The Gen6 R is powered by a new 206kW engine, 18kW more powerful yet as much as 18% more fuel efficient than the previous version. Still present, however, is turbocharging to add heft to the 4MOTION system turning all four wheels with the aid of a fifth-generation Haldex transmission coupling under a body now 20mm close to the tar.

There’s also a “progressive” steering system and among many options are dynamic chassis control and a driving profile selector that now includes “race mode”. Just the job for Saturday shopping...


For now there’s a six-speed auto/manual sequential direct-shift gearbox; soon to come will be a six-speed manual for which VW claims 100km/h in 5.2sec (0.5 quicker than before). The auto can, the automaker adds, manage five flat and eventually both ‘boxes will howl on to 250km/h – at least one brand is still observing the European-standard top end.

Fuel consumption (Euro standard test, of course) is said to be down from 8.5 to 6.9 litres/100km with a consequent fall in CO2 production from 199 to 158g/km, helped by an ignition stop/start and braking regeneration for the battery.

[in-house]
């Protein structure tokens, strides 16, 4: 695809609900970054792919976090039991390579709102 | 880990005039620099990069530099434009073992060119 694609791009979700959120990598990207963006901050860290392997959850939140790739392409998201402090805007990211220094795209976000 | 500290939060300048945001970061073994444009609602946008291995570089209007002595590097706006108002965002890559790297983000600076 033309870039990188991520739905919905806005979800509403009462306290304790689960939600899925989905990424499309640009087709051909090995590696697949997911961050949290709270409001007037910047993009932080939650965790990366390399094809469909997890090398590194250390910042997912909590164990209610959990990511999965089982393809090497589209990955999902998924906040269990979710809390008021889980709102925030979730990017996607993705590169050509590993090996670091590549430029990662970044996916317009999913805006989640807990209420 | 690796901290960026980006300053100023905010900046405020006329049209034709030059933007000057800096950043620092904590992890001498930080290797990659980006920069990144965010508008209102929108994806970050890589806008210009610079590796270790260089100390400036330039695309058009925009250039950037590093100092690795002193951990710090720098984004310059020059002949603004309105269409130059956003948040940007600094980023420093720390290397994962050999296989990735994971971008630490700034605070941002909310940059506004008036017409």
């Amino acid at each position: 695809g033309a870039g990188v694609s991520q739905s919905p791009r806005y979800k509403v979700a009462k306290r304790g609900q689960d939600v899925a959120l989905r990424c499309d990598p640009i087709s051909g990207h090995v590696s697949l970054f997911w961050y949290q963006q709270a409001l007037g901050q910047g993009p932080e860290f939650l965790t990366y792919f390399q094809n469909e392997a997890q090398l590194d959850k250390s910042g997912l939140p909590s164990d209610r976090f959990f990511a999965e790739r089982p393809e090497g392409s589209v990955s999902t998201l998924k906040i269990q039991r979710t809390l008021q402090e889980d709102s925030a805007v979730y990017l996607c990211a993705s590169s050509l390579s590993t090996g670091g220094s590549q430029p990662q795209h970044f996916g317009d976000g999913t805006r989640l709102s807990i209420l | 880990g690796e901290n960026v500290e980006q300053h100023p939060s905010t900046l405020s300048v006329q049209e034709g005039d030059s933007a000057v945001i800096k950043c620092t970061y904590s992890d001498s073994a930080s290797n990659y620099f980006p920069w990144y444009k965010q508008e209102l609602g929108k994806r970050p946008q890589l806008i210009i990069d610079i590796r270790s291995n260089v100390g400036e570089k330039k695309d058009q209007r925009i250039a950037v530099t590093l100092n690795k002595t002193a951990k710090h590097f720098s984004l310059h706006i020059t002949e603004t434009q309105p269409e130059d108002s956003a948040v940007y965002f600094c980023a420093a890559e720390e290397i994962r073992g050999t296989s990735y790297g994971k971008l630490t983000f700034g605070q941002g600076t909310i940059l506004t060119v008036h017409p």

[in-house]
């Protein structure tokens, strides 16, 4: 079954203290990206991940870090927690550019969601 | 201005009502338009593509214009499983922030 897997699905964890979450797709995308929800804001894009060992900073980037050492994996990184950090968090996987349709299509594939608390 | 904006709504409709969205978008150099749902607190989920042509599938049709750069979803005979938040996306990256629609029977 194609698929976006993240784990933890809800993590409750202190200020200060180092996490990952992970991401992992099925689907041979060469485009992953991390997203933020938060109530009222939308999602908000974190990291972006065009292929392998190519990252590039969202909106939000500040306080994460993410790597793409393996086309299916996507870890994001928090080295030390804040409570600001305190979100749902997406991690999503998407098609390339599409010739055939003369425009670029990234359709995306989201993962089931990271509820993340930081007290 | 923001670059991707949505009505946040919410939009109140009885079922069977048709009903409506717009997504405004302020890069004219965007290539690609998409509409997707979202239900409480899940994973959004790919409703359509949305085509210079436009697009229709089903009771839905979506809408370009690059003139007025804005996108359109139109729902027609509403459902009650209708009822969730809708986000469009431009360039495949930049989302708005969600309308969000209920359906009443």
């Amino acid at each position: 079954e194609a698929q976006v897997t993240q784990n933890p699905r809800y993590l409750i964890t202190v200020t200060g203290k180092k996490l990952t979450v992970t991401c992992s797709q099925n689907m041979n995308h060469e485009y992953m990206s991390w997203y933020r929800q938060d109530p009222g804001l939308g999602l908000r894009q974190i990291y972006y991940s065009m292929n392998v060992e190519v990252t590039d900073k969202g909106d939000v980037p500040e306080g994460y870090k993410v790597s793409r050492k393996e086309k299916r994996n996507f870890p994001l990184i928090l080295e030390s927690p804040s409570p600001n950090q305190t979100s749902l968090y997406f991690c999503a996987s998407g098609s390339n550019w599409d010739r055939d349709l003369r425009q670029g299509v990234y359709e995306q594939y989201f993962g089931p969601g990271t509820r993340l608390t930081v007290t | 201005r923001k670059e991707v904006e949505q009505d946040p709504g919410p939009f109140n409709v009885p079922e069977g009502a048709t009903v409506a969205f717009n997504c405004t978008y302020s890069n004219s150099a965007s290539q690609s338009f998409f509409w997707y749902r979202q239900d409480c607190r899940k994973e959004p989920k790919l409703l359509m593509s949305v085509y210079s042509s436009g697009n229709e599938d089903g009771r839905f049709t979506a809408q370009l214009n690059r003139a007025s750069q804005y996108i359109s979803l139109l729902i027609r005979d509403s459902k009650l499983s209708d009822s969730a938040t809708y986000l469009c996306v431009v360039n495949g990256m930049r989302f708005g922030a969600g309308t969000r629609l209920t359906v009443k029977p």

The new Golf R is equipped with an extensive package of customised and exclusive parts – the two pairs of chromed exhausts perhaps the most obvious – but including model-specific bumpers, sills and 19” Cadiz alloy rims, standard bi-xenon headlights with new U-shaped daytime lights, dark-red LED rear lights, leather sport seats, leather-trimmed three-spoked sport steering wheel, “ambience” lighting, automatic aircon and a radio-CD system with touchscreen controls.

The car’s extra 44kW comes partly from a re-engineered cylinder head on the four-cylinder, 206kW (5500-6200rpm) turbo engine – now one of the world’s most powerful fours.

Maximum torque has increased by 30Nm to 380Nm that’s on call way faster than any Jeeves from 1800-5500rpm. To attain these values, the 1984cc TSI had surgery on the following components (don’t try this at home):


Starting with the GTI engine... the cylinder head (and exhaust valves, valve seats and springs), pistons, high-pressure injection valves and the turbo.

Efficient thermal management: The turbocharged direct petrol injection engines have innovative detailed solutions, among them water-cooled exhaust-gas channels running through the cylinder head to the turbocharger (to reduce full-load fuel consumption) and a dual injection system with direct and multi-port injection.

Fully electronic coolant control system: Thermal management of the TSI in the Golf R is much more efficient with a reduced warm-up time.